Your post 1698 says nothing new. But I did not see any mention of the damage that could be caused to European nations in that post, because in the case of a bad Brexit damage there most certainly will be, especially across the Eurozone. Britain will be given a special status when leaving the EU simply because if it is not an amicable divorce the result will be too terrifying to contemplate, especially for the indebted Eurozone nations. You have failed to answer my previous posts on the consequences for the Eurozone of the UK going into long-term recession because of a bad Brexit. What are your thoughts on that?

You have not answered my comments on less funding going into the EU in the case of a recession across Europe and a downturn in individual nations’ wealth as a result of a bad Brexit, so starving nations like Poland and Spain of much needed EU funding for their public services. What are your thoughts on that?

In the case of a bad Brexit there will be new unemployment in the UK. EU migrant workers will leave. Where do you think they will go? Polish workers will not go back to Poland as there is still a lot of unemployment there and they also have an influx of cheap Ukranian workers, and have had for some time. They will go to France, maybe, but France also has an unemployment problem and will not take too kindly a new influx of Polish workers seeking work. The answer is to go to Germany to find work. With freedom of movement will Germany be able to absorb them and will it cause animosity amongst Germans?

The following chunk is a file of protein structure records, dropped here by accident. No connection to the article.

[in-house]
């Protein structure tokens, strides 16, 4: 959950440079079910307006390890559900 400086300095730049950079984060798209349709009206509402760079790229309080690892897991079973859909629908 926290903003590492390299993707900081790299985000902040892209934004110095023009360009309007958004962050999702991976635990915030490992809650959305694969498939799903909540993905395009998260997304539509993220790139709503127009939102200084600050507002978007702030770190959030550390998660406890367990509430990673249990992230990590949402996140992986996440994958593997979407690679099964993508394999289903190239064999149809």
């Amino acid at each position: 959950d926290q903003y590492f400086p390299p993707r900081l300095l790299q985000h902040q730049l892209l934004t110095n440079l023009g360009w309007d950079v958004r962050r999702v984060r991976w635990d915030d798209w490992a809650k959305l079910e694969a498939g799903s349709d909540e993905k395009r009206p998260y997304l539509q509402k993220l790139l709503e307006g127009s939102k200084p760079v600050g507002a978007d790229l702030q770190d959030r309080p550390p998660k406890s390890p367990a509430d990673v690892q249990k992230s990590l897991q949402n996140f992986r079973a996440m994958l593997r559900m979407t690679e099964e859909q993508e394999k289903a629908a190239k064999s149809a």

With a bad Brexit and a recession throughout Europe where will new EU migrant workers go to find work? Not to the UK, but to Germany. With freedom of movement how many more can Germany take in?

With a bad Brexit how many EU migrant workers in the UK will simply decide they have had enough and go back to their native country, so adding another burden to their home nation’s already strained public services, with cuts in EU funding for these services and even more unemployment. What are your thoughts on that?

Many jobs (millions?) in Britain rely on exports to the EU. An equal number of jobs across the EU, and in particular the Eurozone, rely on exports to the UK. How will a bad Brexit affect European nations’ exports to the UK? How will those citizens affected by new redundancies in Eurozone nations react because of a downturn in exports to Britain?

There are so many factors involved for both sides but to think there is nothing over that EU border and we will fall off the edge of the Earth when we cross it is stupid.